Many-branched shrub to 2m tall with opposite, grey, densely hairy leaves and large, pink, tubular flowers that have darker pink markings in the lower lobe and in the throat and a darker pink calyx. Flowers appear from July to September. Plants are uncommon through the landscape, usually occurring as isolated clumps of individuals on very steep sandstone slopes. Most populations are small (<10 plants), although some contain relatively large numbers of individuals (>200 plants) (Woodman Environmental Consulting 2013). Dispersion through the landscape is dictated by the availability of suitable habitat. Pityrodia sp. Marble Bar is a long-lived species. It resprouts from woody rootstock following fire, even high-intensity fire, with seedlings also observed at a number of locations adjacent to resprouting individuals (Woodman Environmental Consulting 2013).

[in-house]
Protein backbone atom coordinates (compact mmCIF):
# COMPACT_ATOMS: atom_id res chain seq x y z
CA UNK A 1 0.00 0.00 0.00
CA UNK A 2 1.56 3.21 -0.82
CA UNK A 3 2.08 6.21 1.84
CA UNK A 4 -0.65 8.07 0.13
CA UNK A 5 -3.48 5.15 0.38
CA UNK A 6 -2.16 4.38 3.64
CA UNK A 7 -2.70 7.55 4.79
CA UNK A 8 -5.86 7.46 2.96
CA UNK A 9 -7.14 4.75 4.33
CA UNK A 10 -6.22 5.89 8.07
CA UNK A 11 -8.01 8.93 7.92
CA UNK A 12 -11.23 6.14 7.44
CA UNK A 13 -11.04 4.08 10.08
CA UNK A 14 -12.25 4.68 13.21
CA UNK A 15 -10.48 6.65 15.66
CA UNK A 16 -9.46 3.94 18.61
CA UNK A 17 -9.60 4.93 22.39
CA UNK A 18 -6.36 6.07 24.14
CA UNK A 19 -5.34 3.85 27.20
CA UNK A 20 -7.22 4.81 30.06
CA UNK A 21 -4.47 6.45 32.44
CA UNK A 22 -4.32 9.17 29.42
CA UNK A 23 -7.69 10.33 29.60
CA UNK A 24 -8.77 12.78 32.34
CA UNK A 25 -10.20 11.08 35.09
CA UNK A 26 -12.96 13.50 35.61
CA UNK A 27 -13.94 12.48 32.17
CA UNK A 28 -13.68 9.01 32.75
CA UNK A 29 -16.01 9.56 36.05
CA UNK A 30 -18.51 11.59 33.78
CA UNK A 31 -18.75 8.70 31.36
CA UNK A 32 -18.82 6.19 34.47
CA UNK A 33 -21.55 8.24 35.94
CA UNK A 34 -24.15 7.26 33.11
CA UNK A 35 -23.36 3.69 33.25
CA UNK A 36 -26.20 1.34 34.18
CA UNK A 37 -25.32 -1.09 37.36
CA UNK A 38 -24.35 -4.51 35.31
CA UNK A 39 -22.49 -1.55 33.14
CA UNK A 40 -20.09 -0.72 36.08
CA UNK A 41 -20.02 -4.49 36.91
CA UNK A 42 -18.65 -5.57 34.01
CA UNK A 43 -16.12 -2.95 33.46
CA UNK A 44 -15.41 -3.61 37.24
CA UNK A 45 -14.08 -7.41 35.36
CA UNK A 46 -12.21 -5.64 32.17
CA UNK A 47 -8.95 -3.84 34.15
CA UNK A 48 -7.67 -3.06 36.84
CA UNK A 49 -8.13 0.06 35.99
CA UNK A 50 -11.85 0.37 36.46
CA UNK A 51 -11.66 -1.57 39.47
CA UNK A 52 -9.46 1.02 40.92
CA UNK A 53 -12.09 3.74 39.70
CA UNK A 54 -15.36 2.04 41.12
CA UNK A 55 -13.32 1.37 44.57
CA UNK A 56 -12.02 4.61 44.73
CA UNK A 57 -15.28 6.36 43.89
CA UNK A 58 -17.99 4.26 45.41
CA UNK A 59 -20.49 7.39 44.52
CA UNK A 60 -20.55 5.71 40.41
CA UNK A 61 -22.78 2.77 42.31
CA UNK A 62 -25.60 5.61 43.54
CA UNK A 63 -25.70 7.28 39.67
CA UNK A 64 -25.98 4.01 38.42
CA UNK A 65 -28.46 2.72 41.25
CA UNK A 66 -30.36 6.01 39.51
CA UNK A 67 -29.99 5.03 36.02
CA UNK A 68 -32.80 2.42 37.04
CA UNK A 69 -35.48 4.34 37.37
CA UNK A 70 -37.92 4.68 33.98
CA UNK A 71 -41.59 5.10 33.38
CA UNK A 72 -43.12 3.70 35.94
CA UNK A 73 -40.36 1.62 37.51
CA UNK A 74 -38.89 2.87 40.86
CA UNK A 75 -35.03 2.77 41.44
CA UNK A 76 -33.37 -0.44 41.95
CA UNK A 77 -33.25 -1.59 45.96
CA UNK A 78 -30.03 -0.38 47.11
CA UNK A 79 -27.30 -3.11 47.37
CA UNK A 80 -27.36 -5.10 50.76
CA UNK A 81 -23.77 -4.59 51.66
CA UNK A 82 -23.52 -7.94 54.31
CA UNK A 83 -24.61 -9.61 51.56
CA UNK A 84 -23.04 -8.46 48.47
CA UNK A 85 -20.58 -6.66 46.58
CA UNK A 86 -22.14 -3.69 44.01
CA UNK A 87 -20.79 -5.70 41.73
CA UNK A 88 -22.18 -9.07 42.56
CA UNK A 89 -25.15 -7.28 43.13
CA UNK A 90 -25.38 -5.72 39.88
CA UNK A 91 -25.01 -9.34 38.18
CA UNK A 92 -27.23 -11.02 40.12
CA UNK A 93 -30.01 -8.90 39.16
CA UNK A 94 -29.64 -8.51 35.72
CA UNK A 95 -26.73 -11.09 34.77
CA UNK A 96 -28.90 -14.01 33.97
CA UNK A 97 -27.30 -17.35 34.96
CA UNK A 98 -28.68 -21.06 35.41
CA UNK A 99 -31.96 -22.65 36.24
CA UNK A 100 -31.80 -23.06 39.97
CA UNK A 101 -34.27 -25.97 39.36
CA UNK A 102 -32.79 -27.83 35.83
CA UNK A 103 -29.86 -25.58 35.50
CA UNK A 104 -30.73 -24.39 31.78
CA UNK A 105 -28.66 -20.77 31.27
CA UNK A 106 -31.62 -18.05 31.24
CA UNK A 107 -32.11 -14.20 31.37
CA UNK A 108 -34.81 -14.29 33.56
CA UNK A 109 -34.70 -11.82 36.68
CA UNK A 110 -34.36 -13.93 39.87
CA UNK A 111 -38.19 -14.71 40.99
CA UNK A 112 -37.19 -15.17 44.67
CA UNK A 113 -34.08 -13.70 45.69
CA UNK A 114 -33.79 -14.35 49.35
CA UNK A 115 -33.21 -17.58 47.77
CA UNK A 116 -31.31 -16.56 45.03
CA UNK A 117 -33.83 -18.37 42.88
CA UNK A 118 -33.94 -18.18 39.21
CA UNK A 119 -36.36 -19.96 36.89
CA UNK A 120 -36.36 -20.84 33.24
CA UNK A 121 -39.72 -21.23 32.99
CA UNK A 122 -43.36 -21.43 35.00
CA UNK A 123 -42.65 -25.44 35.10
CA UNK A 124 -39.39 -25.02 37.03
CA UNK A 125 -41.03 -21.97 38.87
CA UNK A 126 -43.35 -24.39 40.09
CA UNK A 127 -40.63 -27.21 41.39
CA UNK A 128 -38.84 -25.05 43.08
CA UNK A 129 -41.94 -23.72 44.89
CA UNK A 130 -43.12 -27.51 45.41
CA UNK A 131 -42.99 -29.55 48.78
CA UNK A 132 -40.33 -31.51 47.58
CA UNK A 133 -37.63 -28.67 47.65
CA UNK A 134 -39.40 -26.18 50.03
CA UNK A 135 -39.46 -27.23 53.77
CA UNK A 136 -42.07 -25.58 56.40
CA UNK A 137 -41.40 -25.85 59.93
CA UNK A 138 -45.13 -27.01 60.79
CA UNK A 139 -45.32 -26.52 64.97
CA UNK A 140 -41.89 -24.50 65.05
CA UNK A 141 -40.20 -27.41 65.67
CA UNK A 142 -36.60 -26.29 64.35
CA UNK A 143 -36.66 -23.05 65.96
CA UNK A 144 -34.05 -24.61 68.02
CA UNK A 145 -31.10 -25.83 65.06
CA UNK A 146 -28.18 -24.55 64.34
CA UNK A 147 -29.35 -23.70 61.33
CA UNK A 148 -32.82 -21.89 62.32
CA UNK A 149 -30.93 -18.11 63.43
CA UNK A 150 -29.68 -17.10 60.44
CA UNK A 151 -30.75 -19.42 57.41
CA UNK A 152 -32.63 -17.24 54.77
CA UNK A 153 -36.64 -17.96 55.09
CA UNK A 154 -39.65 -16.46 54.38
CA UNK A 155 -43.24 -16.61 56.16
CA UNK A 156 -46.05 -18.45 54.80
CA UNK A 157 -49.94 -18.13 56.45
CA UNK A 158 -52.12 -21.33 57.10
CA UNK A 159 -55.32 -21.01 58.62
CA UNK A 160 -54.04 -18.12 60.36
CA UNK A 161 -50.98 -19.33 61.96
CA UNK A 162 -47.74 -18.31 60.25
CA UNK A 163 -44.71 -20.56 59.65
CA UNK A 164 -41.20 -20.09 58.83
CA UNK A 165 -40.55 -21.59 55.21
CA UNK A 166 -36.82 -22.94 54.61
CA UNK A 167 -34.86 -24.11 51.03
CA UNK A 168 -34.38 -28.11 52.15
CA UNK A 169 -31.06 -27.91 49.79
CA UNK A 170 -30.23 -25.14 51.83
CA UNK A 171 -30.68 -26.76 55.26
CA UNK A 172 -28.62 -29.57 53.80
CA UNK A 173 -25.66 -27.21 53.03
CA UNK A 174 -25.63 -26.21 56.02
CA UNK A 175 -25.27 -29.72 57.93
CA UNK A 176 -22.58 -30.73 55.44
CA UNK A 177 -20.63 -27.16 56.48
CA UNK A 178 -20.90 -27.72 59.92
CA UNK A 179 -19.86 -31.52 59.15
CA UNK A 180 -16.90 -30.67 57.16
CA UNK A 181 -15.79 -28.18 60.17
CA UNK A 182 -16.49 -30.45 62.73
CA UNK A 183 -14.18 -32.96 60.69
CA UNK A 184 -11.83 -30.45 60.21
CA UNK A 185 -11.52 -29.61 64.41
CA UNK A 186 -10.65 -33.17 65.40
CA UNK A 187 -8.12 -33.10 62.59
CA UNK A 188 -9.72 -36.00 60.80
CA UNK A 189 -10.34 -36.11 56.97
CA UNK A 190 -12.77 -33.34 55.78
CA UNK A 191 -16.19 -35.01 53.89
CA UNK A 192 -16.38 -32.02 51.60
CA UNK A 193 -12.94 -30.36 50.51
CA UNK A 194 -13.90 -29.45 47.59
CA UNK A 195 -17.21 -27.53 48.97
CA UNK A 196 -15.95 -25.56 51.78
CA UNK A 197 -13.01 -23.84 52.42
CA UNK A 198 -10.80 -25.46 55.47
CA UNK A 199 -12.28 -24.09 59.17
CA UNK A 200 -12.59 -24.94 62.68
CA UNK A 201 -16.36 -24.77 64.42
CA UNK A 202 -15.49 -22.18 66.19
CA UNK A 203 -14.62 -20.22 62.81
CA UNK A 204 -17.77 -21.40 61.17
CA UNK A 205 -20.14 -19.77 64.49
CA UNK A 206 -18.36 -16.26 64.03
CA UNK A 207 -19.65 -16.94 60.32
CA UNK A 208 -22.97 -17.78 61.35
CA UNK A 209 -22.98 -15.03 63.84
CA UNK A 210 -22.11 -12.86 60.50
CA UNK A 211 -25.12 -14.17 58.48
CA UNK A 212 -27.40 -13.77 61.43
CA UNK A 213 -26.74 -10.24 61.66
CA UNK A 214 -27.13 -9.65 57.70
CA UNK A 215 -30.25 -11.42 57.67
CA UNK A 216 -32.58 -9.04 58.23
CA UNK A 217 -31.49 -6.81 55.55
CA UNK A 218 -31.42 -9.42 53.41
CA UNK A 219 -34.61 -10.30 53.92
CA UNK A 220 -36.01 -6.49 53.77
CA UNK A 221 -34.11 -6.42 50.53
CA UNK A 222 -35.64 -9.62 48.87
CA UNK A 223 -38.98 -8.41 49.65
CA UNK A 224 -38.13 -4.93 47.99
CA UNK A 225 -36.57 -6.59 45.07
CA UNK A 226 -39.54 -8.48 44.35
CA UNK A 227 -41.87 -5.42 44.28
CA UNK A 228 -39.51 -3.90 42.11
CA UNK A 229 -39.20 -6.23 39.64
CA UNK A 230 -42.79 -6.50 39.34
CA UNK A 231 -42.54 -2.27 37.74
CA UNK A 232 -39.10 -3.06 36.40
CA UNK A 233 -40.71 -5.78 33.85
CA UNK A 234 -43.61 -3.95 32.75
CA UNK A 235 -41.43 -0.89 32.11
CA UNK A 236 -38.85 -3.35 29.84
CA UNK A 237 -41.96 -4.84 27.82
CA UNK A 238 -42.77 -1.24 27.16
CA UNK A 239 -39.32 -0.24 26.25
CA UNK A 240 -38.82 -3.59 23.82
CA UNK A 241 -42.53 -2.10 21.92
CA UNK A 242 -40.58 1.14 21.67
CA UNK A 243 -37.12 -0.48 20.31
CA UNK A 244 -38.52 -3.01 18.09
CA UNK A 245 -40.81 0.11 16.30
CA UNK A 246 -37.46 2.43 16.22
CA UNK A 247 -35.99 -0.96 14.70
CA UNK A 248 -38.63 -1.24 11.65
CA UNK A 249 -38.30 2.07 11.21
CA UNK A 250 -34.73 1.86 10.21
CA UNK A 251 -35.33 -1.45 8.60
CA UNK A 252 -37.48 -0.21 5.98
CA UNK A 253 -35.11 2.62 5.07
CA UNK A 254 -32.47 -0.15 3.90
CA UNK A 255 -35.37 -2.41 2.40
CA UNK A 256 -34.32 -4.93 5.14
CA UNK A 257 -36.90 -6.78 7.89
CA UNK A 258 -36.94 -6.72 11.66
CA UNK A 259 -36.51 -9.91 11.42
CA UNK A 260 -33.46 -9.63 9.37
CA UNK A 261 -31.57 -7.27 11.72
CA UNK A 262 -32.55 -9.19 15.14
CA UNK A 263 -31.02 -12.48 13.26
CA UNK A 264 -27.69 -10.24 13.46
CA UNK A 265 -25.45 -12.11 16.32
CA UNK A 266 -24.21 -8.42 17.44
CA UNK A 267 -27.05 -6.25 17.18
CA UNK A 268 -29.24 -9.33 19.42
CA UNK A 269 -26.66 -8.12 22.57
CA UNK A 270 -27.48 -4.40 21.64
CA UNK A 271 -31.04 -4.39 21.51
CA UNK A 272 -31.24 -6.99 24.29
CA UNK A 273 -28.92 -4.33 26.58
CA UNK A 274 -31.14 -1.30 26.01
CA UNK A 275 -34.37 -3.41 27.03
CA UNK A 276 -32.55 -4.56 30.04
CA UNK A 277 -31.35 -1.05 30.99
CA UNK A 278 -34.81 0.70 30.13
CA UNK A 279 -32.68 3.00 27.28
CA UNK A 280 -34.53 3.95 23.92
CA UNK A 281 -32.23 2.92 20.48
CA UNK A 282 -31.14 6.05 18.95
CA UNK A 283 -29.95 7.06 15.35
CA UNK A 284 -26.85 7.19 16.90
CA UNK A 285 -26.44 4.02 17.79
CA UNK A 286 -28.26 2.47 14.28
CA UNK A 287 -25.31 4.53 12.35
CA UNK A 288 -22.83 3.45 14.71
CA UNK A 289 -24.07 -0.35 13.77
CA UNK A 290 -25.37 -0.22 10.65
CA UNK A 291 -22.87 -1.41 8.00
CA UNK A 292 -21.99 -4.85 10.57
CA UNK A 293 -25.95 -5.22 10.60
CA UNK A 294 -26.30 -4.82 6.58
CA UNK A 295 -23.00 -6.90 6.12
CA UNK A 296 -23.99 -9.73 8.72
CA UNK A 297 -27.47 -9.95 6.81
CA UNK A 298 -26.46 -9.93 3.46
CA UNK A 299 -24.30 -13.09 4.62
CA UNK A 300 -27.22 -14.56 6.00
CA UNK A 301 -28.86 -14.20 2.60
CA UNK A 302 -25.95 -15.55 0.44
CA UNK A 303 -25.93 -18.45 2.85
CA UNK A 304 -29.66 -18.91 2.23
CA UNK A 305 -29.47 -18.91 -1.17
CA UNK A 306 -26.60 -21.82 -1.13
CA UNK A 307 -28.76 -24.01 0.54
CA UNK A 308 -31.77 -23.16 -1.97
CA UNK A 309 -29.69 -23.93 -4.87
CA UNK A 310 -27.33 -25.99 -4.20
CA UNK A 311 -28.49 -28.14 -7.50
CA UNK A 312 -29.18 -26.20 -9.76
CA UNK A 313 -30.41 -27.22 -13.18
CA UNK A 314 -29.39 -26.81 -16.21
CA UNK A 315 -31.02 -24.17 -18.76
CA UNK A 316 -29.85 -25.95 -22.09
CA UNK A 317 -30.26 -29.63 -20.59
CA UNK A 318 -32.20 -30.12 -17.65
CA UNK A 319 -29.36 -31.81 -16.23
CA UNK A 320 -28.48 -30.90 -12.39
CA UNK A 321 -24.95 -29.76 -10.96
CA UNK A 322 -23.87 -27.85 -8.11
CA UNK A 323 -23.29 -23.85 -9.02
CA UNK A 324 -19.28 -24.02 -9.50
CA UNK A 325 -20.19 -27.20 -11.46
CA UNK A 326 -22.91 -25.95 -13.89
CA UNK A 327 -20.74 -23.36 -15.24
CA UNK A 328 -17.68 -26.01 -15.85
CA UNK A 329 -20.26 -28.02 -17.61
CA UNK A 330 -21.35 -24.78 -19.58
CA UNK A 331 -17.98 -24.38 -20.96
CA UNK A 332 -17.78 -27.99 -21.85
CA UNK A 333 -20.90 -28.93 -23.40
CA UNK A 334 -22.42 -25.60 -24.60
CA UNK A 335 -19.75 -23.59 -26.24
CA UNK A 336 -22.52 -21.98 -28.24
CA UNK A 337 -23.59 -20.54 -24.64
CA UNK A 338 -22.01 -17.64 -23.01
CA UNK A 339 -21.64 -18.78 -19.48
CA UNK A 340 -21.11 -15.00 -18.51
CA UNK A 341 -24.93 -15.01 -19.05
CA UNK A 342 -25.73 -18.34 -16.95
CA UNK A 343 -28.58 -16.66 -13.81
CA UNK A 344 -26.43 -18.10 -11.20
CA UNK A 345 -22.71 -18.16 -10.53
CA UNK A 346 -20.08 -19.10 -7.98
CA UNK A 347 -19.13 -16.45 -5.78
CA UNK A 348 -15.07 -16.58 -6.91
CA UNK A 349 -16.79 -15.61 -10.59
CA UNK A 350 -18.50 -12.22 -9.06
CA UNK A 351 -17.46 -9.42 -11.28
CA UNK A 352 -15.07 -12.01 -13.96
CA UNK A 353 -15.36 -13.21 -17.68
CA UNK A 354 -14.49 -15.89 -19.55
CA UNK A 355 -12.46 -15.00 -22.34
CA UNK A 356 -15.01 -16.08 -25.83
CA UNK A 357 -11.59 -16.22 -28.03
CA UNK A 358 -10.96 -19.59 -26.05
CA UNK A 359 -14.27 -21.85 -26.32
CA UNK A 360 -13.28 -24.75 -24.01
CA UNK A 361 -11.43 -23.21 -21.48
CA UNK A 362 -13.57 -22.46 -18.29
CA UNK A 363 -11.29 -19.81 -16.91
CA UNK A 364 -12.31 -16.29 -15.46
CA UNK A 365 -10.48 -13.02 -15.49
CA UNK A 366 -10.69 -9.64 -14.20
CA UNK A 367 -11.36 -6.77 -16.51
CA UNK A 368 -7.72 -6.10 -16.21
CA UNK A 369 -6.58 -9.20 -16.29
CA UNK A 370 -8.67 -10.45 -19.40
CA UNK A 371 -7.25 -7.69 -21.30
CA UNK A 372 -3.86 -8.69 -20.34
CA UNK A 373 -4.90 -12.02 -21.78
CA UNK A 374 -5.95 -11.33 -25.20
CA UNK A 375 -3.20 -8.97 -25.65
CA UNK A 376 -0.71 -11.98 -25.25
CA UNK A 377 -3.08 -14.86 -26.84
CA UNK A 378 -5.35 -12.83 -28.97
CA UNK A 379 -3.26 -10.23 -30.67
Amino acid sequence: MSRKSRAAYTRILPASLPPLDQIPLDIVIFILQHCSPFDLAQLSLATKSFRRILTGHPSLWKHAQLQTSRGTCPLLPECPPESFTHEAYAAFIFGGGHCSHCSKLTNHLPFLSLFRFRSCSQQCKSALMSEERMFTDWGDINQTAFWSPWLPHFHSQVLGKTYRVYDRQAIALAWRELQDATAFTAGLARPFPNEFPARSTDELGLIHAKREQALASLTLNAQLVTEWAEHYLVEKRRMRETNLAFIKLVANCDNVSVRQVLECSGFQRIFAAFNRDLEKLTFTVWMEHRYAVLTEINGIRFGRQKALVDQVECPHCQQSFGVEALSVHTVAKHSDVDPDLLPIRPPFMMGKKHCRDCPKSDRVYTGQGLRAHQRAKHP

Pityrodia sp. Marble Bar |
Pityrodia sp. Marble Bar
Status: Endangered on the EPBC Act list
Government evidence of impact of climate change:
Australian Government, Conservation Advice, Pityrodia sp. Marble Bar
Weeds suppress early plant growth by competing for soil moisture; nutrients and light; as well as increase the fire hazard due to the easy ignition of high fuel loads.
Future Altered fire regimes Whole population Severe Pityrodia sp.
If fire frequency is increased the soil seed bank could be depleted before juvenile plants have reached maturity.